- Gordon Edes, ESPN Staff Writer
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TORONTO -- Will Middlebrooks was back. Shane Victorino returned the night before. Finally, for the first time in 2014 on Friday night, the Red Sox had the team the way it had been drawn up this winter.
But that wasn't entirely true. Four hundred twenty-five miles away from Rogers Centre, playing left field in McCoy Field in Pawtucket, Rhode Island, was Daniel Nava: the guy who hit a home run last April to win the home opener, the guy who homered to win the first game after the Boston Marathon bombings, the guy who had spent his entire career surmounting ridiculous odds to become a .300 hitter in the big leagues, was back in the minors.
A three-week slump -- Nava was batting .149 after 75 plate appearances -- and the Sox pulled the plug on Everyman, the guy who once served as manager of his college team and was purchased for $1 from his independent league team, then hit a grand slam on the first pitch he'd ever seen in the big leagues.
Manager John Farrell said one of the reasons Nava was demoted was to give him a chance to regain his confidence. But how, exactly, does that work? Especially for a guy who is now 31, who has a wife and new baby and who has already had the big league life taken away from him once before -- when the Sox dropped him from the 40-man roster in 2011 -- then fought his way back.
How does walking back into a minor league ballpark you thought you'd seen for the last time make you feel better about yourself?
"I totally understand the question," Red Sox assistant GM Mike Hazen said, "and it's tough, something we take into account when we talk about those things. But I think what ends up [winning] out is the microscope you're under on the major league level, the pressure you're putting on yourself. Is that going to allow you to get out of that hole? Sometimes yes, sometimes no.
"Depends on the situation. Sometimes, you're going to have 550 plate appearances of whatever happens, happens. Sometimes, you have to take the approach, 'Look, we don't have 550 plate appearances,' and you give a guy the opportunity to go down to a level he's already conquered before without the same microscope and allow him to get back to the approach that he had."
This is what Nava looks like when he's at his best.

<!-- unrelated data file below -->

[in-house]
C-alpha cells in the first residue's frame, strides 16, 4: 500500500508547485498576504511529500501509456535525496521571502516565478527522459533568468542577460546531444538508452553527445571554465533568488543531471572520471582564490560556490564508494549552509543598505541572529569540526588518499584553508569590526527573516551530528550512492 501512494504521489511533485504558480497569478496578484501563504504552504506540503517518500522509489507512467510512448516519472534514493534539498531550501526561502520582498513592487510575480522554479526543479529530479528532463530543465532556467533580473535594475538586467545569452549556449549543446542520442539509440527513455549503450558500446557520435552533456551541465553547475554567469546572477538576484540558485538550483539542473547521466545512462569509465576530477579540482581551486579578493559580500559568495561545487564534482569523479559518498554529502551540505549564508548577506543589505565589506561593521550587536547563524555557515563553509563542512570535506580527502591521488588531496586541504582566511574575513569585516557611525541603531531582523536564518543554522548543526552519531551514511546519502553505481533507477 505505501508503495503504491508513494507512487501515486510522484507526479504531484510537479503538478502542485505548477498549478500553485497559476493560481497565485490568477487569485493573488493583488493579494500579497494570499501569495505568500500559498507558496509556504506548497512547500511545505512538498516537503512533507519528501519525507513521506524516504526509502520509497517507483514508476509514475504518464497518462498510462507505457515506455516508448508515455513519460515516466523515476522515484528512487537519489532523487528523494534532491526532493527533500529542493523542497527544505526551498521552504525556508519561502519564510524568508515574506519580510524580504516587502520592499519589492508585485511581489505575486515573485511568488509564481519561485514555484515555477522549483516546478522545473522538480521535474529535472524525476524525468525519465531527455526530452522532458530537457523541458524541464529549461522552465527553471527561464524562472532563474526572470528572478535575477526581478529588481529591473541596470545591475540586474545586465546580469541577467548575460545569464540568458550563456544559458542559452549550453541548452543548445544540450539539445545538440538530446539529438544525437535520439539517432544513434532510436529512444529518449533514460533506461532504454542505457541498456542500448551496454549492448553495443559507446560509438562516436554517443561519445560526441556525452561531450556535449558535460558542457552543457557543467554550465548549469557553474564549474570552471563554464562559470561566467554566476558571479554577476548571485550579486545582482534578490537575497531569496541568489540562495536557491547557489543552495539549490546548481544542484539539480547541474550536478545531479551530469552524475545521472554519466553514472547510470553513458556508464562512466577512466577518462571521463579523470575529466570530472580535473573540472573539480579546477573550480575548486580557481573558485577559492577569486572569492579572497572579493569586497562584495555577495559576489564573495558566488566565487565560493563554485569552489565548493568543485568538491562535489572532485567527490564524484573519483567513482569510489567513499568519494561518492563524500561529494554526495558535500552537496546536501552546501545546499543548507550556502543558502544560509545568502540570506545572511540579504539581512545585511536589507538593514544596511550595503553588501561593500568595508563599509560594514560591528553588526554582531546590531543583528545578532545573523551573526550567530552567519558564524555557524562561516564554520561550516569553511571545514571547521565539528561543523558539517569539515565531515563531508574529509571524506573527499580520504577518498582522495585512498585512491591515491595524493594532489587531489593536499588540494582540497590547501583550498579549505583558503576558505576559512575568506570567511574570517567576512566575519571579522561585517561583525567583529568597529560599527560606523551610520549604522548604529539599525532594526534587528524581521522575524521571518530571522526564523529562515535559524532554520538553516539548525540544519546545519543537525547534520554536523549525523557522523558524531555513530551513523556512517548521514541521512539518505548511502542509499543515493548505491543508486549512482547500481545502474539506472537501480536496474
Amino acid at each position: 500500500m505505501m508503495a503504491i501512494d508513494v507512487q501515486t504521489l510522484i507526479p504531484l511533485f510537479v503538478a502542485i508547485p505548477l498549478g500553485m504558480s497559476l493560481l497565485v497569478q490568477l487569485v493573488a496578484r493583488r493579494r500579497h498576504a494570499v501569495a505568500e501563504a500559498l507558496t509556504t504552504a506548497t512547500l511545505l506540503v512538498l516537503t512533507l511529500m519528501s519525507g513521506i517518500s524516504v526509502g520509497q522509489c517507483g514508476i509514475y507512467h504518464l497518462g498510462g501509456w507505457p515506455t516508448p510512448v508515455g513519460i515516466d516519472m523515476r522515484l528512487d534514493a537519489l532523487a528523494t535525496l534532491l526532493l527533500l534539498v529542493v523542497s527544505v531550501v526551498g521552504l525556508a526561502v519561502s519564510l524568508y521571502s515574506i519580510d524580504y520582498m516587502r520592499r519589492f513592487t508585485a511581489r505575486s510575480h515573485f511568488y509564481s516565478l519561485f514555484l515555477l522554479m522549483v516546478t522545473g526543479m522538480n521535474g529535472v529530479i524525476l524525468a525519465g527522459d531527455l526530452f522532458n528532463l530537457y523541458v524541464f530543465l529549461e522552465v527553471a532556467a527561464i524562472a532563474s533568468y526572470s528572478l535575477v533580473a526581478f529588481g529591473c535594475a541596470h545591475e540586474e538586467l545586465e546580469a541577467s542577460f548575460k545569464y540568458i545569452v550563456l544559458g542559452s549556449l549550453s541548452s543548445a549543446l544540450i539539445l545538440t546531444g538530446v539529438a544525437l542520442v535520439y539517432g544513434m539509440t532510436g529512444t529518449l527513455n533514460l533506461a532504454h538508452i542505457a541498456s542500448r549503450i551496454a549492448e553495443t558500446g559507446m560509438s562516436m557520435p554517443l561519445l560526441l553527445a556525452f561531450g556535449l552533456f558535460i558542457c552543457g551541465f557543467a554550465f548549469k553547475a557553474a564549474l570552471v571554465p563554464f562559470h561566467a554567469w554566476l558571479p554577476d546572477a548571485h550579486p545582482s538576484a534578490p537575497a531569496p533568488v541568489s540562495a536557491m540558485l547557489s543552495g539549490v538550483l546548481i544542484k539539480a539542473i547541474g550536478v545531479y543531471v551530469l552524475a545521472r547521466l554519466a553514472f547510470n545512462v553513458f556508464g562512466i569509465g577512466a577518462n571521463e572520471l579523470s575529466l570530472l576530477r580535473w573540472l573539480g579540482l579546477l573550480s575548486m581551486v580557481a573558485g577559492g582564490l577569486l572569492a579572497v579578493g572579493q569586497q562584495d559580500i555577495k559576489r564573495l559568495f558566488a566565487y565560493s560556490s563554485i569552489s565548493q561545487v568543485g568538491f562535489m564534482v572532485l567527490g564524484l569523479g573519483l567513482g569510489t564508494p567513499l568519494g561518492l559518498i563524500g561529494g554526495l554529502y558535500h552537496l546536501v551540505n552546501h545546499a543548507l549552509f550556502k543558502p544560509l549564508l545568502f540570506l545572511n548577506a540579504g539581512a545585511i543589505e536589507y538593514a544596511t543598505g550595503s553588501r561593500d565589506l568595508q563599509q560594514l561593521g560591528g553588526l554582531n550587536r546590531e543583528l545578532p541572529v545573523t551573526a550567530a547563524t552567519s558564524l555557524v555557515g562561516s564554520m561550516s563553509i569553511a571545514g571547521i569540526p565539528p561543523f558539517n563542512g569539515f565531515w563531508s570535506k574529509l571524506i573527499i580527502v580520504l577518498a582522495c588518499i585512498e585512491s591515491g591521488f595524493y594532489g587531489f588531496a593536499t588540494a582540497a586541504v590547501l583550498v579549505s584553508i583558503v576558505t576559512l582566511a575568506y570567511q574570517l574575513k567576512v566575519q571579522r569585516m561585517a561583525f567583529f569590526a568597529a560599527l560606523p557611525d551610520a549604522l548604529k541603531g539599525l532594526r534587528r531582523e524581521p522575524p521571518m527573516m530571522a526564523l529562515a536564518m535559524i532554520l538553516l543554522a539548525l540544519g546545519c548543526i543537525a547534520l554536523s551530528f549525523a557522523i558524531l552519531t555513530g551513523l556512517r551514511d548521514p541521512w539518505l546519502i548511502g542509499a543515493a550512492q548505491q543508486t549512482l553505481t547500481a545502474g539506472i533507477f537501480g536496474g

"Patience," Hazen said, "and recognizing balls and strikes, not expanding the strike zone. Hammering balls when he's ahead in the count."
That's the player Nava was in 2013, when he batted .303 and had a .385 on-base percentage, numbers exceeded on the Sox last season by only David Ortiz. That's the Nava nominated by Farrell as the team's leadoff hitter on Opening Day. That's the Nava who had been missing in action the first three weeks this season.
"Sometimes," Hazen said, "we get forced into making decisions before we want to. Sometimes, you're able to let that rope go forever."
The decision to send down Nava was not made in a vacuum, and the Sox are well aware that 75 plate appearances might not have been a fair sample size.
"I don't think there's a direct science to it," Hazen said. "I think partly it's how the major league club is performing. That has some impact. It's partly how other guys around you are performing. That has some impact. And it's partly the flexibility we have. That may have some impact on it. In the end, we felt it was the right decision."
The Sox have a losing record. No one in the Sox outfield was hitting. Grady Sizemore is proving to be more suited to being a corner outfielder than the All-Star center fielder he once was. Rookie Jackie Bradley Jr. was needed for his defense. Nava was in a worse funk than any other hitter on the team, and his defense had suffered, too.
So, on Tuesday night, Farrell summoned Nava to his office, where general manager Ben Cherington was waiting for him, and they informed Nava he was going back to Pawtucket. Nava took two days to report, which is his right under the collective bargaining agreement.
Batting third Friday night, he struck out swinging in his first at-bat but wound up walking, singling and walking in his last three plate appearances. He also scored a run. A typical Nava night. He went 0-for-4 with a sacrifice fly Saturday, but had two hits, including a home run, on Sunday.
"He hasn't forgotten how to hit," Hazen said. "He's a really good player, a really good hitter. It was just time to hit the reset button."
Hazen said he has not yet spoken with Nava but intends to do so.
"We all plan to remind him what kind of player he is," Hazen said when asked whether it was possible Nava might despair of making it back. "That can never enter a player's mind. It shouldn't, not a guy with talent like that who has performed at this level the way he has. There will always be opportunities for a guy with Daniel Nava's talent once that talent comes through on a daily basis.
"He just has to get back his approach: calmness in the batter's box, commanding the at-bat, what he's done so well. When that comes, the hits are going to fall, the approach is going to be there, the on-base [percentage] is going to skyrocket, because he knows the strike zone as well as anyone we have."
Too soon, then, to give up on Daniel Nava, Everyman. And definitely too soon for Everyman to give up on himself.
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